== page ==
David had made a vow before God that Solomon would be the successor to his throne. Why would he have done this? Solomon was not the next in line in terms of age, Adonijah was. But David had made the decision to give his throne to Solomon. And this move was directed by God Himself. In order for God’s promise to David to be completely fulfilled, it was necessary that Solomon be the next king. Verses 11-16 are prophetic in nature and speak of someone greater and more significant than just Solomon. Part of this passage would be fulfilled in Solomon, but there is another aspect of the promise that would be fulfilled in Jesus.

“I, Jesus, have sent my angel to testify to you about these things for the churches. I am the root and the descendant of David, the bright morning star.” – Revelation 22:16 ESV

concerning his Son, who was descended from David according to the flesh… – Romans 1:3 ESV

…he raised up David to be their king, of whom he testified and said, “I have found in David the son of Jesse a man after my heart, who will do all my will.” Of this man's offspring God has brought to Israel a Savior, Jesus, as he promised. – Acts 13:22-23 ESV

And behold, you will conceive in your womb and bear a son, and you shall call his name Jesus. He will be great and will be called the Son of the Most High. And the Lord God will give to him the throne of his father David, and he will reign over the house of Jacob forever, and of his kingdom there will be no end. – Luke 1:31-33 ESV

So, there is much more going on in this passage than just the succession of Solomon to the throne of David. Jesus would be a direct descendant of David, born through the line of Solomon, not Adonijah. Had Adonijah become the next king of Israel, the promise God had made to David would have remained unfulfilled. But God had clearly arranged for Solomon to succeed David, and God would bless Solomon in many ways. Yet, even Solomon would eventually fail the Lord and worship false gods, forcing God to split his kingdom in two. And the kings who would rule over Israel and Judah from that point forward would, for the most part, continue to downward spiral of spiritual and moral decay. Ultimately, God would be forced to send both the northern and southern kingdoms of Israel and Judah into captivity. And while He would eventually return them to the land, they would never again experience the kind of days they had under David and Solomon. To this day, there is no king in Israel. And yet, God is not yet done. His will concerning Israel is not yet complete.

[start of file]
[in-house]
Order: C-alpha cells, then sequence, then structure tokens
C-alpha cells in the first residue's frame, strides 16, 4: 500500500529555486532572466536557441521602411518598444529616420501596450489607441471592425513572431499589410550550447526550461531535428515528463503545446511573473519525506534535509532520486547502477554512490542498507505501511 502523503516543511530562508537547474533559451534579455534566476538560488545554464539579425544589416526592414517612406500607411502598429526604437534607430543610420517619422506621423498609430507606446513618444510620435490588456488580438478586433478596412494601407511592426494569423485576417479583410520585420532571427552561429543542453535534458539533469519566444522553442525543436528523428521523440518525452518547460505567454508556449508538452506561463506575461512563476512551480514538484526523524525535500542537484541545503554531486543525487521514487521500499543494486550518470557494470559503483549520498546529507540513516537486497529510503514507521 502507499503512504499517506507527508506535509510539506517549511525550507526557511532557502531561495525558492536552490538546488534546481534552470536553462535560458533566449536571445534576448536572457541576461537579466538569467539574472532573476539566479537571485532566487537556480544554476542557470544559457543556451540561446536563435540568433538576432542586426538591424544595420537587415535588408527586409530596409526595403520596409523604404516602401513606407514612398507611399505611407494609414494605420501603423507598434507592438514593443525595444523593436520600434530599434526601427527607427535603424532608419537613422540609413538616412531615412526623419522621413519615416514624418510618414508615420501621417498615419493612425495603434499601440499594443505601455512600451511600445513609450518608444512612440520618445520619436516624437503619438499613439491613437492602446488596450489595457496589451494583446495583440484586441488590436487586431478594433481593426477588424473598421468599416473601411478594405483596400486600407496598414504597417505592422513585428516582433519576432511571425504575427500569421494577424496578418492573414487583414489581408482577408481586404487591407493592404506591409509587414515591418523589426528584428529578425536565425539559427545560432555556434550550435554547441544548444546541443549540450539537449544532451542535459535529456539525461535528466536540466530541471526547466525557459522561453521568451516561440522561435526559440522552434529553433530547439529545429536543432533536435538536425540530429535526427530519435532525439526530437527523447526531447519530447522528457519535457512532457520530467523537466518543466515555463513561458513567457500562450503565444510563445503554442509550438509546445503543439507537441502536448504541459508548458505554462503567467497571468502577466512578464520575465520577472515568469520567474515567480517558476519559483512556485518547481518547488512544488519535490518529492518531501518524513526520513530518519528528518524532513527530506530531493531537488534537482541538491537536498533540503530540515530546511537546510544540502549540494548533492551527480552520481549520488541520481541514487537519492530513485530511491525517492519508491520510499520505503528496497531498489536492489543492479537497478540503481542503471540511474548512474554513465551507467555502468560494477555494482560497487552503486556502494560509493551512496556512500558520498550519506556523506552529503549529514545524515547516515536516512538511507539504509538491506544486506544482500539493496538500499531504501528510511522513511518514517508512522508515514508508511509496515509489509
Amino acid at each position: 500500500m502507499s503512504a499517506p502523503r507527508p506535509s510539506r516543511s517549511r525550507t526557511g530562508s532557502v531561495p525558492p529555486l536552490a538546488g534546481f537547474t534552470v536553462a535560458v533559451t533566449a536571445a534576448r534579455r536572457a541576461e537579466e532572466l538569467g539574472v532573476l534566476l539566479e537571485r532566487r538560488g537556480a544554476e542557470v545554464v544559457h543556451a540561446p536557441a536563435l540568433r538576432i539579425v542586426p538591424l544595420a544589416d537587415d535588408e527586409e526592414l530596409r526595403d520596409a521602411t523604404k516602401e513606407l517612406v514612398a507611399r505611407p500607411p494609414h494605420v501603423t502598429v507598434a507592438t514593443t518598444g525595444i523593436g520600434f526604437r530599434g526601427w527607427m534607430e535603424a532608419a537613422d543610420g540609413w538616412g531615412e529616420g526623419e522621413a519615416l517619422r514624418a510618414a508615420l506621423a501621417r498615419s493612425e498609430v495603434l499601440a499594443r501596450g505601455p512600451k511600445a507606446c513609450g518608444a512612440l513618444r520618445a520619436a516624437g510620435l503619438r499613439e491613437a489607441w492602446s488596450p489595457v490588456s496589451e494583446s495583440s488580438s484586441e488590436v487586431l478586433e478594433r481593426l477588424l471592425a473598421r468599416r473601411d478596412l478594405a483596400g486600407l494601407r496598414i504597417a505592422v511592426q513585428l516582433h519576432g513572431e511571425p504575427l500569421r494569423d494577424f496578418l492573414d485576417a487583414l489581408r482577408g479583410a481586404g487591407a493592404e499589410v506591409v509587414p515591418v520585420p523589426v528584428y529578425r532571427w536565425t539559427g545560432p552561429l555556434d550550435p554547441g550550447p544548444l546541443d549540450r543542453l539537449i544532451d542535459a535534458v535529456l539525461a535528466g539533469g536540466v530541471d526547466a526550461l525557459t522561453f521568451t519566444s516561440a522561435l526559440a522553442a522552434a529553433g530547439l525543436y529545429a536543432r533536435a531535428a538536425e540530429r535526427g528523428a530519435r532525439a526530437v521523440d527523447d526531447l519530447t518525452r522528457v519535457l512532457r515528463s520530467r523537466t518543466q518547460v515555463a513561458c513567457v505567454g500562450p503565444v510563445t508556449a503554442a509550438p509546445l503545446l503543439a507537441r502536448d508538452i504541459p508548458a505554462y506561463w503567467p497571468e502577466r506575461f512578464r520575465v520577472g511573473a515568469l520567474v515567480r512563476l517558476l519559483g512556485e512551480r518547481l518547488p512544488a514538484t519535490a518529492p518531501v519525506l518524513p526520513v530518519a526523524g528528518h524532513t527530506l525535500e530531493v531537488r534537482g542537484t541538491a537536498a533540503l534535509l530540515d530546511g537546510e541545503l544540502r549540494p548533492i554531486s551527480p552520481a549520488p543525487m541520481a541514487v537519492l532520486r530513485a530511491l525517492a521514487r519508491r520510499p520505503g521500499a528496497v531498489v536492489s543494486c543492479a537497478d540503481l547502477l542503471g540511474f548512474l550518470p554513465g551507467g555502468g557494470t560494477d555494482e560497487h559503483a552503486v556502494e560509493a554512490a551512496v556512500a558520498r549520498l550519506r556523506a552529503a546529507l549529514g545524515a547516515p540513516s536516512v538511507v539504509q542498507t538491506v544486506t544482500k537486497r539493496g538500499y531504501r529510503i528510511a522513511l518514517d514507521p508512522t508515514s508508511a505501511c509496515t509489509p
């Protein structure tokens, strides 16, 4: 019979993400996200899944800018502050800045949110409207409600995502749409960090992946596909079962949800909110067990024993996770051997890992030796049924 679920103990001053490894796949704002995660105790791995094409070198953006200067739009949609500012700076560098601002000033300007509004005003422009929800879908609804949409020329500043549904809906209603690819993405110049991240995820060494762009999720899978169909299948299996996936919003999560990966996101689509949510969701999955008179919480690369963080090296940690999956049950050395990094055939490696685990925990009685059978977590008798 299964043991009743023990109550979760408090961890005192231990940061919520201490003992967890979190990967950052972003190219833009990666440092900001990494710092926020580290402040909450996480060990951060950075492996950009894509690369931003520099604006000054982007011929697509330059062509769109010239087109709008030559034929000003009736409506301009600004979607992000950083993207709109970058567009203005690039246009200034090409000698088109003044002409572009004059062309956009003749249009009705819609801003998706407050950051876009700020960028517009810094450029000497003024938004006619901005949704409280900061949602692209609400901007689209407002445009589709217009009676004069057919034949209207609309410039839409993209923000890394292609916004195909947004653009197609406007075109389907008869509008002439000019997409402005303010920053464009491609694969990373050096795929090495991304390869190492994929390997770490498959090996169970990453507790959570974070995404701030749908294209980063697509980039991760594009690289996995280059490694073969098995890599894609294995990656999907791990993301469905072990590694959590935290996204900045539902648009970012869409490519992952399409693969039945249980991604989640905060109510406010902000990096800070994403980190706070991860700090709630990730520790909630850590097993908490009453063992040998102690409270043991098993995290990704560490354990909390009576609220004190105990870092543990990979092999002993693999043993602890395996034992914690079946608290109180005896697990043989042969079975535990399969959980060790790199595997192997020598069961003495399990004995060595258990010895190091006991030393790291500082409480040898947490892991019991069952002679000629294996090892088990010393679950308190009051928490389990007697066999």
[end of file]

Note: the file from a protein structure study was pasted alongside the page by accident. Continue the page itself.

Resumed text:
The prophet Isaiah records the following prophecy concerning Jesus, the Messiah:

For to us a child is born,
    to us a son is given;
and the government shall be upon his shoulder,
    and his name shall be called
Wonderful Counselor, Mighty God,
    Everlasting Father, Prince of Peace.
Of the increase of his government and of peace
    there will be no end,
on the throne of David and over his kingdom,
    to establish it and to uphold it
with justice and with righteousness
    from this time forth and forevermore.
The zeal of the Lord of hosts will do this. – Isaiah 9:6-7 ESV